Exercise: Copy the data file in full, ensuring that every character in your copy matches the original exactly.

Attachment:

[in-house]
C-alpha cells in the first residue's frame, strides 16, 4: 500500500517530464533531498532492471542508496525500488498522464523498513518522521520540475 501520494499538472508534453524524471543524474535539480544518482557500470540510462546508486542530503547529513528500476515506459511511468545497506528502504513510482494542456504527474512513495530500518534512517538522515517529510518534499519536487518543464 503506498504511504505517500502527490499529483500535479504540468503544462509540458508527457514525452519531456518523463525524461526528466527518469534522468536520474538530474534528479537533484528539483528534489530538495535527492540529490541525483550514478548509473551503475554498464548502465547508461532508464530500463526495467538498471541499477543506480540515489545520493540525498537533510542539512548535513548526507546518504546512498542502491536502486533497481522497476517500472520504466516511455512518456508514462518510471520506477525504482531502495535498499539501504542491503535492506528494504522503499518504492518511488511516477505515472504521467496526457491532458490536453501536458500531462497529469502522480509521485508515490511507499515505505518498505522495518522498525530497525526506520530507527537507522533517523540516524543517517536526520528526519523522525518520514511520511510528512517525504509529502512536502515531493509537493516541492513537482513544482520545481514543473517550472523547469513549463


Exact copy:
[in-house]
C-alpha cells in the first residue's frame, strides 16, 4: 500500500517530464533531498532492471542508496525500488498522464523498513518522521520540475 501520494499538472508534453524524471543524474535539480544518482557500470540510462546508486542530503547529513528500476515506459511511468545497506528502504513510482494542456504527474512513495530500518534512517538522515517529510518534499519536487518543464 503506498504511504505517500502527490499529483500535479504540468503544462509540458508527457514525452519531456518523463525524461526528466527518469534522468536520474538530474534528479537533484528539483528534489530538495535527492540529490541525483550514478548509473551503475554498464548502465547508461532508464530500463526495467538498471541499477543506480540515489545520493540525498537533510542539512548535513548526507546518504546512498542502491536502486533497481522497476517500472520504466516511455512518456508514462518510471520506477525504482531502495535498499539501504542491503535492506528494504522503499518504492518511488511516477505515472504521467496526457491532458490536453501536458500531462497529469502522480509521485508515490511507499515505505518498505522495518522498525530497525526506520530507527537507522533517523540516524543517517536526520528526519523522525518520514511520511510528512517525504509529502512536502515531493509537493516541492513537482513544482520545481514543473517550472523547469513549463